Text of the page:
Introduction to War Crimes Trials Documentation
WCDI’s principal sources are the records of more than 2,240 war crimes trials that the Allied Powers carried out against the Japanese between 1945 and 1952, at 51 separate locations in the former theaters of war in Asia and the Pacific.
By “trial records,” we mean at the first instance the official records of court proceedings such as the charge sheet, the bill of particulars, transcripts of court proceedings, court exhibits, and the court’s decision. But the term “trial records” may be used in a broader sense, too, to include the internal records of the core trial participants – such as the accused, the prosecution, the defense, the judges, reviewing and confirming authorities of the trials, and the secretariat of war crimes courts – which may not have been part of the public records but which inform us of the mechanics of war crimes trials, prosecutorial strategies, prosecutorial priorities, defense arguments, and judges’ decisions. The trial records in the former sense may contain as many as one million pages, while internal records of trial participants would likely amount to millions of pages.
Eleven nations that had been at war with Japan participated in the Allied war crimes program in the Asia-Pacific region, and they took custody of the records of those trials that came within their respective national jurisdictions. Most if not all of the eleven nations also took back to their home countries duplicates of the record of a single joint trial of 28 major Japanese war criminals at the International Military Tribunal for the Far East in Tokyo (IMTFE, 1946-1948; also known as the Tokyo Trial [Tōkyō saiban]), of which they were participants. The IMTFE records that they took back home may include internal records of the judges and prosecutors, such as correspondence, reports on the evaluation of evidentiary materials, and drafts of the judgment.
The eleven participating nations are as follows: Australia, Canada, France, Great Britain, India, the Netherlands, New Zealand, the Philippines, the Republic of China, the Soviet Union, and the United States. Duplicates of certain parts of the IMTFE and Allied national war crimes trial records are preserved at the archives of other non-participating countries as well, such as the People’s Republic of China and Singapore. The National Archives of Japan, the National Diet Library in Tokyo, and a small number of Japanese research institutions also have duplicates of the official records of the IMTFE proceedings, records of national-level Allied war crimes trials, and internal documents of Japanese accused and defense teams.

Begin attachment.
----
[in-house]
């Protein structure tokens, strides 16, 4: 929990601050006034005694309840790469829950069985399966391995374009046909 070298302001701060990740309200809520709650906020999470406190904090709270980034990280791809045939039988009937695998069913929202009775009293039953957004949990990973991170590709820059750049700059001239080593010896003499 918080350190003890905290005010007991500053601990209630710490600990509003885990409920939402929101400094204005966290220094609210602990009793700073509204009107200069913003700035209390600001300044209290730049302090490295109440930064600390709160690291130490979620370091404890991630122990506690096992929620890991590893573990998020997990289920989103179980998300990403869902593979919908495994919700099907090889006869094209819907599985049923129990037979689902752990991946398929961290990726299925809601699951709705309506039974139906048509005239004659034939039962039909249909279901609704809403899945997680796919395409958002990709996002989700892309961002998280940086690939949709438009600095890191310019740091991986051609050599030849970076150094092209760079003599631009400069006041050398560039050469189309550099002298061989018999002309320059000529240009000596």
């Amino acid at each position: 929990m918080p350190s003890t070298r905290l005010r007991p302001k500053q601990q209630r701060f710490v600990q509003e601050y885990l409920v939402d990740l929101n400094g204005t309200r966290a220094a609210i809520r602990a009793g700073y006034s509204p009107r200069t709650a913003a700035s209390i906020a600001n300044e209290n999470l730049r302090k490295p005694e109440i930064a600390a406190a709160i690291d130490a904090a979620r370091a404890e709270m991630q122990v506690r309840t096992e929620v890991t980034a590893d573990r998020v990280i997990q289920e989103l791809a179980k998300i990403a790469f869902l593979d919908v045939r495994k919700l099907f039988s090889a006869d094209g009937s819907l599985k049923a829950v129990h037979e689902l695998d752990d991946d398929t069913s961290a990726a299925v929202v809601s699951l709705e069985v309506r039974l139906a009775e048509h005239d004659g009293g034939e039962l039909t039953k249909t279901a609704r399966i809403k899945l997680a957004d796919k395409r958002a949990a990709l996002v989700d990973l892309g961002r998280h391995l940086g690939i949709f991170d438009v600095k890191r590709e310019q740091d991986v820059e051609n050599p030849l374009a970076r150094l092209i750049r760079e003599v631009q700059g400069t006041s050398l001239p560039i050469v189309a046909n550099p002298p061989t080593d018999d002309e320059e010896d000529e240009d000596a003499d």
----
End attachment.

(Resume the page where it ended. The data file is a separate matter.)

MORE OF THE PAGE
WCDI has yet to establish conclusively the total trial statistics, since there exist discrepancies with data among Japanese and Allied sources. The task of verifying the data is complicated given that not all trial records are readily accessible at the archives of former Allied countries. There is also a question of how to count those defendants who were prosecuted on multiple occasions with separate charges, and those who were retried. The number of trials and accused persons that the WCDI site offers is based on the data compiled by the Japanese Ministry of Legal Affairs between the 1950s and early 1970s, and should be understood as approximate figures.1
Preservation conditions of trial records vary depending on where they are archived. Indicated below is a summary of what is already known to us concerning the size of the records, their accessibility, languages used, physical conditions of archived records, the availability of digitized or microfilmed versions, and types of digital technologies, if used, in the record preservation. The information below is updated as we continue to explore archival sites and track down various digitization initiatives across the globe.
Records of the trial of major Japanese war criminals at the International Military Tribunal for the Far East (Tokyo, 1946-1948). A single joint trial of 28 major Japanese war criminals was carried out bilingually in English and Japanese, and the official record of the trial was created in the two languages. Duplicates of the English-language record of the IMTFE court proceedings are preserved at a number of archival sites and libraries across the globe and are open to the public. There are also print editions of the transcripts of court proceedings and the judgment, in both English and Japanese.